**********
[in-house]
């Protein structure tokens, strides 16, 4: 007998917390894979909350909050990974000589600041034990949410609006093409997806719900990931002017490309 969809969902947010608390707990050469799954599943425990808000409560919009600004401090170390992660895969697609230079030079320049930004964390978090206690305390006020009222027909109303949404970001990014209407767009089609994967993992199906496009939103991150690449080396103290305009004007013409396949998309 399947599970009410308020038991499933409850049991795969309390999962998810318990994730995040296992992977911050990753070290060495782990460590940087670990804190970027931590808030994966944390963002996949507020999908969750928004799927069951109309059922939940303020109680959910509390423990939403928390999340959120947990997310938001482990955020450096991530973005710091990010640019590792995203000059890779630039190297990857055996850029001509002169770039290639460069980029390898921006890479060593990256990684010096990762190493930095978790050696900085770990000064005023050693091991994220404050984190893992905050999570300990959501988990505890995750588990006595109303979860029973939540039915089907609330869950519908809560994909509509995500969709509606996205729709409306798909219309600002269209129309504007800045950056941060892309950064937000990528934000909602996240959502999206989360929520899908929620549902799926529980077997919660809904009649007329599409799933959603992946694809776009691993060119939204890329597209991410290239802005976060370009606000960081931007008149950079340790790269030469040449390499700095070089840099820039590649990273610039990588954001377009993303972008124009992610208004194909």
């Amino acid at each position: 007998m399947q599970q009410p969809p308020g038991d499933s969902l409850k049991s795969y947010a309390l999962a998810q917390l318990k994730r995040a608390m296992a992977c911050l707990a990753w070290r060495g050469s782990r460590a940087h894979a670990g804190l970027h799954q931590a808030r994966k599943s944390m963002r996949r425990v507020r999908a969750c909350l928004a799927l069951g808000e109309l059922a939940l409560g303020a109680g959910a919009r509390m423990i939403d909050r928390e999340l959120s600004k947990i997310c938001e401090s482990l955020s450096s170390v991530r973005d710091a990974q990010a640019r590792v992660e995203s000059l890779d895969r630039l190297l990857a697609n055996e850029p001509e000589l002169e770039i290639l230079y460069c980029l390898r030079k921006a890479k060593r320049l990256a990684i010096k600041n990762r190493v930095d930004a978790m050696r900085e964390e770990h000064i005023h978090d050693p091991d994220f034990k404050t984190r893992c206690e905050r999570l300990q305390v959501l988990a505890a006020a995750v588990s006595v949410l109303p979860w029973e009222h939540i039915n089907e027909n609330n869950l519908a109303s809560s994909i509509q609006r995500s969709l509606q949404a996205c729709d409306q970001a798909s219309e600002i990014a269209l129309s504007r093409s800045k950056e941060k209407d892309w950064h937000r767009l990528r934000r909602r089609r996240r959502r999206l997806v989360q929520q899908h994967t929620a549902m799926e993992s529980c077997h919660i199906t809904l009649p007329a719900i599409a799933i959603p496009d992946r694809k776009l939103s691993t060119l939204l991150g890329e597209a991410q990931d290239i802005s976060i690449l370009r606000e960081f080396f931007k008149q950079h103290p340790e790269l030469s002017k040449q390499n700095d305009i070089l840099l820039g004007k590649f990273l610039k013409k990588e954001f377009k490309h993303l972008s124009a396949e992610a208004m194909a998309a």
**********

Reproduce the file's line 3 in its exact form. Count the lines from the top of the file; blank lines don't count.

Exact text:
């Amino acid at each position: 007998m399947q599970q009410p969809p308020g038991d499933s969902l409850k049991s795969y947010a309390l999962a998810q917390l318990k994730r995040a608390m296992a992977c911050l707990a990753w070290r060495g050469s782990r460590a940087h894979a670990g804190l970027h799954q931590a808030r994966k599943s944390m963002r996949r425990v507020r999908a969750c909350l928004a799927l069951g808000e109309l059922a939940l409560g303020a109680g959910a919009r509390m423990i939403d909050r928390e999340l959120s600004k947990i997310c938001e401090s482990l955020s450096s170390v991530r973005d710091a990974q990010a640019r590792v992660e995203s000059l890779d895969r630039l190297l990857a697609n055996e850029p001509e000589l002169e770039i290639l230079y460069c980029l390898r030079k921006a890479k060593r320049l990256a990684i010096k600041n990762r190493v930095d930004a978790m050696r900085e964390e770990h000064i005023h978090d050693p091991d994220f034990k404050t984190r893992c206690e905050r999570l300990q305390v959501l988990a505890a006020a995750v588990s006595v949410l109303p979860w029973e009222h939540i039915n089907e027909n609330n869950l519908a109303s809560s994909i509509q609006r995500s969709l509606q949404a996205c729709d409306q970001a798909s219309e600002i990014a269209l129309s504007r093409s800045k950056e941060k209407d892309w950064h937000r767009l990528r934000r909602r089609r996240r959502r999206l997806v989360q929520q899908h994967t929620a549902m799926e993992s529980c077997h919660i199906t809904l009649p007329a719900i599409a799933i959603p496009d992946r694809k776009l939103s691993t060119l939204l991150g890329e597209a991410q990931d290239i802005s976060i690449l370009r606000e960081f080396f931007k008149q950079h103290p340790e790269l030469s002017k040449q390499n700095d305009i070089l840099l820039g004007k590649f990273l610039k013409k990588e954001f377009k490309h993303l972008s124009a396949e992610a208004m194909a998309a």